Your Brazilian blow-dry could be poisoning you

Brands are being called out over unsafe levels of chemicals.

Brazilian blow dry health risks

The products used for Brazilian blow-dries are coming under fire in the US for being toxic and unsafe to anyone using them or around them.

The ‘Brazilian Blowout’ brand, which supplies to Australian salons, and is so popular people have adopted the name to describe chemical straightening treatments as a whole, is being targeted by the non-profit Environmental Working Group over the chemicals it contains. And it isn't the first time.

EWG claims that Brazilian Blowout have ignored previous warnings from the US FDA about the levels of formaldehyde in their product, a known Carcinogen – a chemical or substance which may put people at an increased risk of cancer.

“On August 22, 2011, the FDA issued a warning letter to GIB, LLC, the company that makes Brazilian Blowout. The letter asserted that the product was adulterated, i.e., too dangerous to sell in interstate commerce, and misbranded, due to its false claims that the product was formaldehyde-free,” EWG states in an essay timed to coincide with ‘National Brazilian Blowout Day’.

The Australian Competition and Consumer Commission also urged Aussie salons to check the ingredients in their straightening products following the recall of six different brands in 2011, Brazilian Blowout Professional Smoothing Solution included.

“In relation to most cosmetics in Australia, the maximum safe limit for free formaldehyde is 0.2 per cent,” the ACCC’s website states.

“These limits are based on a comprehensive expert risk assessment undertaken by NICNAS (National Industrial Chemicals Notification and Assessment Scheme). Cosmetic products that exceed these limits are hazardous and would be non-compliant with relevant state and territory legislation.”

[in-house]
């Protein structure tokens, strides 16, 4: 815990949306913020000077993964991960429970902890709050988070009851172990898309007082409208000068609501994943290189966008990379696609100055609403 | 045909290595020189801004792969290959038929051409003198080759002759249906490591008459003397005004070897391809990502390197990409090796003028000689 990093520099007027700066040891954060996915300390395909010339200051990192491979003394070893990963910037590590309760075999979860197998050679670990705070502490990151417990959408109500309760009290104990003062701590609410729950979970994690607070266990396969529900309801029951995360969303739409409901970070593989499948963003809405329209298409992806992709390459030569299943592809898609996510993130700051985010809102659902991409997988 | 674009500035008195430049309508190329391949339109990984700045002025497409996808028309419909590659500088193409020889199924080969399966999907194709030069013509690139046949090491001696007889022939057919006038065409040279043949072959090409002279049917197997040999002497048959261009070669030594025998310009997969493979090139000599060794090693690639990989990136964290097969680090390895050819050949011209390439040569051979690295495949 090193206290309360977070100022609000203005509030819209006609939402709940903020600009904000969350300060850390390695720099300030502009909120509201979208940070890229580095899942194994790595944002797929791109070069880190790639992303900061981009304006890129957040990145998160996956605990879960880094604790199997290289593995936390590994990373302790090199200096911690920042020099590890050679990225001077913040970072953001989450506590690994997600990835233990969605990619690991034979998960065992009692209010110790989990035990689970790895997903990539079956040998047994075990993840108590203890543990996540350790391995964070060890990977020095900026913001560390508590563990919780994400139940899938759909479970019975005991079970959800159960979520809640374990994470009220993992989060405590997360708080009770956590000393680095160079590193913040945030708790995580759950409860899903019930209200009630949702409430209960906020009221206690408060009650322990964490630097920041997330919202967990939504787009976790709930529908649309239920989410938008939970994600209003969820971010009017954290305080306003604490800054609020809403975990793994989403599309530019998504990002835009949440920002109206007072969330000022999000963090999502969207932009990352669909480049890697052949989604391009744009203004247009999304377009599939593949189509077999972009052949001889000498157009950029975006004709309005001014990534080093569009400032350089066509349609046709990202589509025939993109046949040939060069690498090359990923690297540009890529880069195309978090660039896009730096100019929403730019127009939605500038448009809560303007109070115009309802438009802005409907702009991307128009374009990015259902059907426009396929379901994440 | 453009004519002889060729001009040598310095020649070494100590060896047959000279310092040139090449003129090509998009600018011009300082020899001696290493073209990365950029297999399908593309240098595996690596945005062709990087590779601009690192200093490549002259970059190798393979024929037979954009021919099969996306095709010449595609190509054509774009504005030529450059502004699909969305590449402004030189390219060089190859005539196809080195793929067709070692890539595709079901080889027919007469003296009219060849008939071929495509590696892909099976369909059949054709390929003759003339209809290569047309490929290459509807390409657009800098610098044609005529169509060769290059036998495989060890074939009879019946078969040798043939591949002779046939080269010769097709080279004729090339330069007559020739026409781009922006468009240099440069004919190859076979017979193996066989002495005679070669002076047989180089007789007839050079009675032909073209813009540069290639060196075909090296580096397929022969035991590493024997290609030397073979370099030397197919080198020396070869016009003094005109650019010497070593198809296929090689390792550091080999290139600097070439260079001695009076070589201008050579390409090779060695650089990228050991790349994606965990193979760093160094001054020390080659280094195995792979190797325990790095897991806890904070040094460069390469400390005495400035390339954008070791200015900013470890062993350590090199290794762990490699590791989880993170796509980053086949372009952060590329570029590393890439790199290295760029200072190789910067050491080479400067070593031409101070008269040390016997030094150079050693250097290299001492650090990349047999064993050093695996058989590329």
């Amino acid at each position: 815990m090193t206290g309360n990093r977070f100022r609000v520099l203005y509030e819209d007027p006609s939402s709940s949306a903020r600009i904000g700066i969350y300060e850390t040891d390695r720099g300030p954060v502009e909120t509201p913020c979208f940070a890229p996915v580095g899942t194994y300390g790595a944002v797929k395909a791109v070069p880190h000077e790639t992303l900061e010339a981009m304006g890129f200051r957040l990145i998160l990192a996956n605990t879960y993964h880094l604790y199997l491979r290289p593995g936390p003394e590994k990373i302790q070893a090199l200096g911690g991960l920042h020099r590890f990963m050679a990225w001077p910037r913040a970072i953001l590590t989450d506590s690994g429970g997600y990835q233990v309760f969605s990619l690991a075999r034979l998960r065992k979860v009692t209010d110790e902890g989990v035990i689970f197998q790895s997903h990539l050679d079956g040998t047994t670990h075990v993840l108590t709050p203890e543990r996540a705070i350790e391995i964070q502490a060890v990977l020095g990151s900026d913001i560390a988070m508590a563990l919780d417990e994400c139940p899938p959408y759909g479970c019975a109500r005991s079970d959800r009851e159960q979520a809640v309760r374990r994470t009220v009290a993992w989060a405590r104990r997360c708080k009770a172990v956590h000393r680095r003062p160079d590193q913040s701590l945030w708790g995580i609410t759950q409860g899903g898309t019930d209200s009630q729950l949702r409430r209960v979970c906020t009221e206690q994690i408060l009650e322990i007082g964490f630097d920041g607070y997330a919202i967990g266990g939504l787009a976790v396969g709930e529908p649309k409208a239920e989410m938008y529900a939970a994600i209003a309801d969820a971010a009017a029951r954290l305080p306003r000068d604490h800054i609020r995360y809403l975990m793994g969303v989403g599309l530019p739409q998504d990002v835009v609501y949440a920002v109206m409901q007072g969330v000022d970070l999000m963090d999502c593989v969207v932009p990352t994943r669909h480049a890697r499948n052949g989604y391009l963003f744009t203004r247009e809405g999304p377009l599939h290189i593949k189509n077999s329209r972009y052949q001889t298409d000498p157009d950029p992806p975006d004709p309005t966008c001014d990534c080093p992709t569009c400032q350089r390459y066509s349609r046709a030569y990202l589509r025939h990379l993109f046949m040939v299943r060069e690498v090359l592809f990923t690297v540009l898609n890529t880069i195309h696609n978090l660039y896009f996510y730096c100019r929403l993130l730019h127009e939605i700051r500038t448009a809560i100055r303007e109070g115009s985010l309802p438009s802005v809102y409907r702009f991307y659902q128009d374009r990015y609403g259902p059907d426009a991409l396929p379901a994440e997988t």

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Following the warning, Brazilian Blowout launched ‘Brazilian Blowout Zero’, an alternative product that works via plant-based ingredients including sugar cane, and ‘smooths’ the hair rather than ‘straightening’ it. It is a much safer option for both you and your hairdresser.

While many other brands have also reformulated their products to be safer, there is no government body responsible for safety testing beauty products as they enter Australia, it is purely up to the suppliers to ensure they’re fit for public use and comply with ACCC standards.

It’s the same in America, where Brazilian Blowout is based, and EWG claims that the company continues to defy regulators.

“Michael Brady, GIB LLC’s chief executive officer, didn’t seem chastened. Following the settlement, he bragged to the New York Times that insurance would cover the company’s expenses and that GIB would “get to sell the product forever without reformulation.” GIB failed to fully comply with the settlement until Kamala Harris, Brown’s successor as state Attorney General, obtained a court order against the company in November 2012,” they state.

“Only then did GIB change its product formula – and not by much. The new formula contains between three and seven per cent liquid formaldehyde, down from 11.8 per cent in the original formula.

“Meanwhile, other formaldehyde hair products escaped similar legal action and FDA attention.”

US senators are currently working to pass the Personal Care Products Safety Act, a bill that would update the law so that companies are required to prove the safety of their products before marketing them.

As there’s a risk unregulated products could still be in some Aussie salons, and are freely available to buy online, make sure you always ask about their chemical content. Because no amount of shiny, beautiful hair is worth risking cancer (and other health issues) for.